and I like Jamison Trotter’s piano work as well. This is probably my
favorite song on the record. The tempo picks back up on the next Jensen
original, “Feel Alright.” Jeff’s Tele is screaming notes as Nate deftly
counters with some excellent guitar work of his own, “Come on baby don’t
fuss or fight…you know I’m only gonna to treat your right!”
Nate steps back to the microphone to tell
us, “That’s What Love Will Make You Do.” “I don’t want to brag about you
too much…giving others ideas…trying hard to express myself…cause baby
that’s the way I feel…that’s what love will do for you…that’s what love
will make you do!” “Find Myself All Alone” has Jeff in a funk pondering
some of the pitfalls life has brought him. “But in the end so many
nights, Lord I just find myself…always seem to find myself. Always seem
to find myself all alone!” Tom Ryan’s organ work stands out on this cut
and the guitar solo by Jeff poignantly underscores the depression he
feels. Better days are ahead.
Another relationship gone badly rears its
ugly head on, “Can’t Believe We’re Through.” “But you always got one
foot out the door…you want to fight…I say what for…the repetition is
such a bore…I can’t believe we’re through.” Considering all that’s gone
on in this relationship…she’s better off gone and Jeff’s better off
alone. Nate’s woman has found another man to run off with and we find
him loaded for bear in “Here I Come Again.” “Got a shotgun in my left
hand…whiskey bottle in my right…well I’m headed down to New Orleans
searching out the man who done me wrong…whiskey bottle empty…shotgun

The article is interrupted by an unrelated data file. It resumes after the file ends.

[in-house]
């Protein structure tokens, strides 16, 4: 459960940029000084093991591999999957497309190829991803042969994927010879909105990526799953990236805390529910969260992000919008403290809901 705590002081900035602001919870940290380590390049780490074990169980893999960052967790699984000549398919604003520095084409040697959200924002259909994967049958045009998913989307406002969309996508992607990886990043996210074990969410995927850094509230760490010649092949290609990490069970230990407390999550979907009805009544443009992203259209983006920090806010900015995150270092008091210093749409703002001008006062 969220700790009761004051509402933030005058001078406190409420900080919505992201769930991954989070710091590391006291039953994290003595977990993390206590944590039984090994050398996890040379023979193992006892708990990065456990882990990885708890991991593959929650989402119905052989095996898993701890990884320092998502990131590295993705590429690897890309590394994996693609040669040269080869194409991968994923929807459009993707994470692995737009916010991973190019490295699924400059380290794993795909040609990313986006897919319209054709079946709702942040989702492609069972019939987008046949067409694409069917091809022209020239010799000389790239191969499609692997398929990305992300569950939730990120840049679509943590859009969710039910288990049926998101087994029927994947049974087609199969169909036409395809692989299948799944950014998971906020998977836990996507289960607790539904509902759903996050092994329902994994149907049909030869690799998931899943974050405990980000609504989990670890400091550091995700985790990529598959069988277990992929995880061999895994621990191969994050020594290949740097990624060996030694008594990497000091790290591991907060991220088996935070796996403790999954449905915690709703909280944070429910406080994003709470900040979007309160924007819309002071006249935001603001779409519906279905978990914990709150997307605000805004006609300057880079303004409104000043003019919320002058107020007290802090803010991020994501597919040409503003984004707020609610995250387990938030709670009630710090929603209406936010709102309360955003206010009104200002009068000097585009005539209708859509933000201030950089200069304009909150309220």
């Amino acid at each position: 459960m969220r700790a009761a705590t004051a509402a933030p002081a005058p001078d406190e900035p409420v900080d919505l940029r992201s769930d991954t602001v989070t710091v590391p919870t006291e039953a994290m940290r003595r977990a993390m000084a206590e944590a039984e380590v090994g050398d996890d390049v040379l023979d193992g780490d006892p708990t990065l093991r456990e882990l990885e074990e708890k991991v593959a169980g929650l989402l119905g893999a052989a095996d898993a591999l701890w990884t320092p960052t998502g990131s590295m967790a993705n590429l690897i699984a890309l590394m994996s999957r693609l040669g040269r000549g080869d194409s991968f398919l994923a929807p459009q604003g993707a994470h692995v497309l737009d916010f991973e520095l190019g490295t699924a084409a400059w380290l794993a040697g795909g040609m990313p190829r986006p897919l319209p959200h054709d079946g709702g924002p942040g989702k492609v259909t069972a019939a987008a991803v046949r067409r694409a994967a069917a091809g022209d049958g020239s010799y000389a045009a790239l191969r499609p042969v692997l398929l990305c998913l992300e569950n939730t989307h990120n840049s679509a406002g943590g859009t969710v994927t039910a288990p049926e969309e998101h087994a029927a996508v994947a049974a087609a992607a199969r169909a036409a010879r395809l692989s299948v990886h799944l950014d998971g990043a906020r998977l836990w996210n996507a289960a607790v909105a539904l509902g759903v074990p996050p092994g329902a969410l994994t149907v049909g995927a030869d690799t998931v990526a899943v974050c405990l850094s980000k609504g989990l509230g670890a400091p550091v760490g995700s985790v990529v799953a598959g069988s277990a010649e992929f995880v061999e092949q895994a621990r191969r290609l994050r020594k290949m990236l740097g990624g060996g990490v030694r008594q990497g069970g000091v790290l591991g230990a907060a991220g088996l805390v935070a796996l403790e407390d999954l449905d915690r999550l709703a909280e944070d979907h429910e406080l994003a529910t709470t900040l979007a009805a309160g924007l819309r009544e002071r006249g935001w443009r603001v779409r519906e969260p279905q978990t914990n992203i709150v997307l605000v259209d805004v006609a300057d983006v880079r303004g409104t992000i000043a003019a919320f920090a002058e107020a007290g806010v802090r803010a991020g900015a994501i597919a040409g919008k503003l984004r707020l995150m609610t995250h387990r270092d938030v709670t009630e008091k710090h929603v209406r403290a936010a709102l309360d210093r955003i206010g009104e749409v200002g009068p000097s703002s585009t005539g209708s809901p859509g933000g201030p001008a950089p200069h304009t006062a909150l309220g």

smoking slow and strong.” This ended badly for the man who stole Nate’s
woman and the shotgun firing at the end of the song is a nice, emphatic
touch to his demise.
“Driving Wheel” is a tribute to everyday
partying and playing, something Jeff and most of the band are noted for.
“Sometimes I drink…and then I drive…I guess it’s just the Good Lord
still keeping me alive!” The band closes out their record with an up
tempo version of the Jimmy Rodgers classic, “Rock This House” and end
with a self-penned instrumental, “Something in the Water.” “Something in
the Water” highlights the other side of the Jeff Jensen Band, these guys
are very good musicians who can play a variety of styles and they know
how to have a good time.
I’ve known Jeff and the band for going on
four years now, and I find this record is a good reflection of their
tastes and the diversity of their backgrounds. They’ve played together a
long time which is evident in how tight this record is and they’re not
afraid to take chances, which is good. I ran into Jeff down in the Delta
at Hopson’s in May and I appreciated the fact that he took three weeks
out of his summer to really explore what Willie Dixon calls “the roots”
of the blues. I’m sure some of the lesson’s that Jeff learned will make
their presence felt in the next record, and all I can say is “bring it
on.” I’ll be waiting. This first record is very good and I’m sure the
next one will be better!
--- Kyle Deibler